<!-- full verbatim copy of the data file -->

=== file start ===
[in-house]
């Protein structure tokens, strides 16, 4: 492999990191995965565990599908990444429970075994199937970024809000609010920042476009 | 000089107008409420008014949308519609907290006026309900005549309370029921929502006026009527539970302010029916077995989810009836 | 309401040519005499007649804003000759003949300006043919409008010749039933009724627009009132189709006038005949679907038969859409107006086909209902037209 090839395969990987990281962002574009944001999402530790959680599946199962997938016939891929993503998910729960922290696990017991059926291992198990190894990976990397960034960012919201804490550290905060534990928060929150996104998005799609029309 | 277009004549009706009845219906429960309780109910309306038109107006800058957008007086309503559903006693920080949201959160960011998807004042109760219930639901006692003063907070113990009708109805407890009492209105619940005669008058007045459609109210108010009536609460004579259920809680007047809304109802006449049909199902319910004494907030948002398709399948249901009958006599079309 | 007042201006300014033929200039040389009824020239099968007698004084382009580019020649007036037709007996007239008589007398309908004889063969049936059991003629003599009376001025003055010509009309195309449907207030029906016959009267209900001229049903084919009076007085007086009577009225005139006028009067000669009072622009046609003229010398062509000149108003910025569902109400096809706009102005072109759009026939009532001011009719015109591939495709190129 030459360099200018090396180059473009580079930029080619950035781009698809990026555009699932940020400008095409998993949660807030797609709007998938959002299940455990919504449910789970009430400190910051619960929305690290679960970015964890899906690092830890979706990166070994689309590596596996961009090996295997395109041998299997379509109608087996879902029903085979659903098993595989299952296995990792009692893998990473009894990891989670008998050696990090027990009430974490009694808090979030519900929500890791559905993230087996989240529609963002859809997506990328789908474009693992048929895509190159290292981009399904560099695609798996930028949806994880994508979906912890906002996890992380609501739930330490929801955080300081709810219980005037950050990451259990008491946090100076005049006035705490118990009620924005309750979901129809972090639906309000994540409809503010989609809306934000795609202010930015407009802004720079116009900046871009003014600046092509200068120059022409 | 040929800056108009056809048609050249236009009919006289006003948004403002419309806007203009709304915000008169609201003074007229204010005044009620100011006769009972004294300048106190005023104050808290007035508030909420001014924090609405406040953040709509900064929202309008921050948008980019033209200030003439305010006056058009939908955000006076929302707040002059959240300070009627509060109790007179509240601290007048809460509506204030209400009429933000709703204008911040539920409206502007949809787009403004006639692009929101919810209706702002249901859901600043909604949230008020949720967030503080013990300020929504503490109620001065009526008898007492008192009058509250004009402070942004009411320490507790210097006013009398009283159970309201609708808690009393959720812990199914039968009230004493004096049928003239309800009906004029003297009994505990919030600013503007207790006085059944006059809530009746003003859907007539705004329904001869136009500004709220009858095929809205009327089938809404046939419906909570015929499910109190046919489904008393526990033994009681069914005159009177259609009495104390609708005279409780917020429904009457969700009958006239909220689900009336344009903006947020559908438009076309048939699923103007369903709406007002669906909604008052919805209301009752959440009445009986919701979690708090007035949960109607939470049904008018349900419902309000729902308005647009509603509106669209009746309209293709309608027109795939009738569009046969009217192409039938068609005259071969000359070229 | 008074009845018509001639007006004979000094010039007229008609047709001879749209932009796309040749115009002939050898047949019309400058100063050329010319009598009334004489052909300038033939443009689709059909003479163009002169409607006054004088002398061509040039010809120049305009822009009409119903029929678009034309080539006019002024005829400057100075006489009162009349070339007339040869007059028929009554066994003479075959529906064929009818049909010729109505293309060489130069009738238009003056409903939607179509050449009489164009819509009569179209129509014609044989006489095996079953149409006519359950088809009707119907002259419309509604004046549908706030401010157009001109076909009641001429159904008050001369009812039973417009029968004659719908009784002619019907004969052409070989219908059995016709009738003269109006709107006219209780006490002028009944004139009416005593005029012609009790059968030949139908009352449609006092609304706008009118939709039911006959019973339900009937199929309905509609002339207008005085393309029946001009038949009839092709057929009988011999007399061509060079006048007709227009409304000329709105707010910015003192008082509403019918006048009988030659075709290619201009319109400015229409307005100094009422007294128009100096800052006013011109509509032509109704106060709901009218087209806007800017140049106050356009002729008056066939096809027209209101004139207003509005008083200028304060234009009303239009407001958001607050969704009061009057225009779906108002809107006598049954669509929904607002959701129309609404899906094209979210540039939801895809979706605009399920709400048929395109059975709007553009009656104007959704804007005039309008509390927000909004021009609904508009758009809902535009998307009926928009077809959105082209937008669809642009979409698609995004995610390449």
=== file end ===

[in-house]
């Protein structure tokens, strides 16, 4: 492999990191995965565990599908990444429970075994199937970024809000609010920042476009 | 000089107008409420008014949308519609907290006026309900005549309370029921929502006026009527539970302010029916077995989810009836 | 309401040519005499007649804003000759003949300006043919409008010749039933009724627009009132189709006038005949679907038969859409107006086909209902037209 090839395969990987990281962002574009944001999402530790959680599946199962997938016939891929993503998910729960922290696990017991059926291992198990190894990976990397960034960012919201804490550290905060534990928060929150996104998005799609029309 | 277009004549009706009845219906429960309780109910309306038109107006800058957008007086309503559903006693920080949201959160960011998807004042109760219930639901006692003063907070113990009708109805407890009492209105619940005669008058007045459609109210108010009536609460004579259920809680007047809304109802006449049909199902319910004494907030948002398709399948249901009958006599079309 | 007042201006300014033929200039040389009824020239099968007698004084382009580019020649007036037709007996007239008589007398309908004889063969049936059991003629003599009376001025003055010509009309195309449907207030029906016959009267209900001229049903084919009076007085007086009577009225005139006028009067000669009072622009046609003229010398062509000149108003910025569902109400096809706009102005072109759009026939009532001011009719015109591939495709190129 030459360099200018090396180059473009580079930029080619950035781009698809990026555009699932940020400008095409998993949660807030797609709007998938959002299940455990919504449910789970009430400190910051619960929305690290679960970015964890899906690092830890979706990166070994689309590596596996961009090996295997395109041998299997379509109608087996879902029903085979659903098993595989299952296995990792009692893998990473009894990891989670008998050696990090027990009430974490009694808090979030519900929500890791559905993230087996989240529609963002859809997506990328789908474009693992048929895509190159290292981009399904560099695609798996930028949806994880994508979906912890906002996890992380609501739930330490929801955080300081709810219980005037950050990451259990008491946090100076005049006035705490118990009620924005309750979901129809972090639906309000994540409809503010989609809306934000795609202010930015407009802004720079116009900046871009003014600046092509200068120059022409 | 040929800056108009056809048609050249236009009919006289006003948004403002419309806007203009709304915000008169609201003074007229204010005044009620100011006769009972004294300048106190005023104050808290007035508030909420001014924090609405406040953040709509900064929202309008921050948008980019033209200030003439305010006056058009939908955000006076929302707040002059959240300070009627509060109790007179509240601290007048809460509506204030209400009429933000709703204008911040539920409206502007949809787009403004006639692009929101919810209706702002249901859901600043909604949230008020949720967030503080013990300020929504503490109620001065009526008898007492008192009058509250004009402070942004009411320490507790210097006013009398009283159970309201609708808690009393959720812990199914039968009230004493004096049928003239309800009906004029003297009994505990919030600013503007207790006085059944006059809530009746003003859907007539705004329904001869136009500004709220009858095929809205009327089938809404046939419906909570015929499910109190046919489904008393526990033994009681069914005159009177259609009495104390609708005279409780917020429904009457969700009958006239909220689900009336344009903006947020559908438009076309048939699923103007369903709406007002669906909604008052919805209301009752959440009445009986919701979690708090007035949960109607939470049904008018349900419902309000729902308005647009509603509106669209009746309209293709309608027109795939009738569009046969009217192409039938068609005259071969000359070229 | 008074009845018509001639007006004979000094010039007229008609047709001879749209932009796309040749115009002939050898047949019309400058100063050329010319009598009334004489052909300038033939443009689709059909003479163009002169409607006054004088002398061509040039010809120049305009822009009409119903029929678009034309080539006019002024005829400057100075006489009162009349070339007339040869007059028929009554066994003479075959529906064929009818049909010729109505293309060489130069009738238009003056409903939607179509050449009489164009819509009569179209129509014609044989006489095996079953149409006519359950088809009707119907002259419309509604004046549908706030401010157009001109076909009641001429159904008050001369009812039973417009029968004659719908009784002619019907004969052409070989219908059995016709009738003269109006709107006219209780006490002028009944004139009416005593005029012609009790059968030949139908009352449609006092609304706008009118939709039911006959019973339900009937199929309905509609002339207008005085393309029946001009038949009839092709057929009988011999007399061509060079006048007709227009409304000329709105707010910015003192008082509403019918006048009988030659075709290619201009319109400015229409307005100094009422007294128009100096800052006013011109509509032509109704106060709901009218087209806007800017140049106050356009002729008056066939096809027209209101004139207003509005008083200028304060234009009303239009407001958001607050969704009061009057225009779906108002809107006598049954669509929904607002959701129309609404899906094209979210540039939801895809979706605009399920709400048929395109059975709007553009009656104007959704804007005039309008509390927000909004021009609904508009758009809902535009998307009926928009077809959105082209937008669809642009979409698609995004995610390449």